April 23, 2019
Well, shamus lovers, it was just a few weeks back I think when I had another A.A. Fair Cocktail Talk post from The Knife Slipped
, a recovered-and-printed-for-the-first-time number from the Hard Case crime folks. But I also just finished another A.A. Fair book, You Can Die Laughing
, in old-time-y Pocket Book printing (which I love, too), and it was yet another swell Cool and Lam (Bertha Cool and Donald Lam, that is) yarn, with loads of twists and turns, a murder (or, ?), some fun times, and some smart thinking, and some neat-ness. If you’re scouring the used racks and see it, pick it up. And if you want more on A.A. Fair and his real, even more well-known name, and such, see all the past A.A. Fair posts
. But be sure to read the below B&B beauty before you head off.
There was a juke box in the place and we did a little dancing. She was nice. I held her as close as I dared, and she flashed me a glance from time to time that did things to me. I knew she was still sizing me up, still leading me on.
We had dessert and two B&B’s. I shuddered to think of Bertha’s reaction to the expense account if I didn’t fake it.
We had another B&B, and I decided to fake hell out the expense account.
–A.A. Fair, You Can Die Laughing
March 26, 2019
Way, way, back in the balmy days of 2009, I had a Cocktail Talk post from A.A. Fair, and went through how he was actually a nom de plume
(as they say) of Erle Stanley Gardner, at one time the biggest selling writer around thanks to his books about a certain lawyer named Perry Mason! You can see how I feel about all of that by reading past Erle Stanley Gardner Cocktail Talks
(short version: oddly enough, I tend to like the show better than the books, though they aren’t bad, and tend to have great covers, and I like the A.A. Fair books better for some reason). Here, though, is the neat thing about The Knife Slipped
. It was a lost manuscript, rejected at one time by Gardner’s publisher, and only recently re-found and published by the happening folks at Hard Case Crime. It’s a good read, too, staring Cool and Lam (Donald Cool and Bertha Lam), a detective team, and the book stands out as an early mystery for this detecting duo, giving more history around them, and just being a swell read on every side. Well worth picking up, whether you sit with me on the Gardner questions or not. And, there are slugs of Scotch.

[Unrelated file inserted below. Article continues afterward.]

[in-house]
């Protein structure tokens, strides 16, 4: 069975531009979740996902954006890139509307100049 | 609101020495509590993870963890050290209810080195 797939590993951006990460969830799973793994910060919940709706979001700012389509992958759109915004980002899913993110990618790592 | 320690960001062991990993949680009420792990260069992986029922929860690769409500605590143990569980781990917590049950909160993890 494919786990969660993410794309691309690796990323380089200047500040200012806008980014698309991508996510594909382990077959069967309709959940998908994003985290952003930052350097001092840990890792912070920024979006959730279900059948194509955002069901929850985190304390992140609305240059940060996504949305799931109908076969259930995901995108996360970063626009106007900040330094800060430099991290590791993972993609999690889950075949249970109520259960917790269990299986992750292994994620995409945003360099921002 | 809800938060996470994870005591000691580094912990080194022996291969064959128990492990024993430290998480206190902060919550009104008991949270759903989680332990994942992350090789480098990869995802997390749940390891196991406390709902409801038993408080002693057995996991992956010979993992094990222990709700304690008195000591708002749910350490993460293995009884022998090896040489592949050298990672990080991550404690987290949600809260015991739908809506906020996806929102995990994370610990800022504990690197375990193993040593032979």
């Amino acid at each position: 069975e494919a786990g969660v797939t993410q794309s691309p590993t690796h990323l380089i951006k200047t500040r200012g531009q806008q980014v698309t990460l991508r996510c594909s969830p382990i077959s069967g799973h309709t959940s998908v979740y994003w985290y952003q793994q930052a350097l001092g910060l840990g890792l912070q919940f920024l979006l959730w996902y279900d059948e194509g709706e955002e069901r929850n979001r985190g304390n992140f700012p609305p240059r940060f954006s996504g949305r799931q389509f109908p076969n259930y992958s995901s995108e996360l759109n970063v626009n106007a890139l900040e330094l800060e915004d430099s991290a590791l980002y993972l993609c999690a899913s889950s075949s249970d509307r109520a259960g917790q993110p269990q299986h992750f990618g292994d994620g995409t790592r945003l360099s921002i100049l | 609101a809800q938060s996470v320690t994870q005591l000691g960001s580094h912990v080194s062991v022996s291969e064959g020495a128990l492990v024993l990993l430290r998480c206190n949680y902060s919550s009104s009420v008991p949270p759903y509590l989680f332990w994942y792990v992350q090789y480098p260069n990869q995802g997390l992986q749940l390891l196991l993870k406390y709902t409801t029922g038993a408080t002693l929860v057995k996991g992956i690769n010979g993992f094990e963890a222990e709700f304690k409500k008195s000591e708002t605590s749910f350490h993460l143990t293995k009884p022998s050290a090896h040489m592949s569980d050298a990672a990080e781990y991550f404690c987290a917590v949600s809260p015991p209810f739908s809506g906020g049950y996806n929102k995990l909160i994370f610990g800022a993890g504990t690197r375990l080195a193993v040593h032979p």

“Dance,” I said.
Her voice was wistful. “Uh-huh. The floor is build out over the side hill, on an enclosed porch. You dance out from the tables onto this porch and look down over the city lights. They keep it almost dark out there, just a starlight effect.”
“It won’t be starlight tonight,” I said, “but a good shot of Scotch might help. How about it? Do you feel the same way about a slug of Scotch I do?
She hesitated a minute, and said, “I don’t know.”
–A.A. Fair/Erle Stanley Gardner, The Knife Slipped
December 17, 2013
My wishy-washy-ness with Erle Stanley Gardner, and his version of Perry Mason, as well as my love of Perry Mason-as-played-by-Raymond-Burr, have been detailed on this blog in the past. So, I won’t weigh into them here (no need for me to get haunted anyway). But I still can’t stay away from his books when I find them in their pocket-sized printings, cause the covers tend to be so darn swell. And the insides certainly aren’t bad, and usually contain nuggets of joy like the below.
He went to the room, pulled the curtains, ordered four bottles of ginger ale, with plenty of ice, and got a quart of whiskey from the bell boy. Then he sat in the overstuffed chair, with his feet on the bed, and smoked.
— The Case of the Velvet Claws, Erle Stanley Gardner
November 20, 2012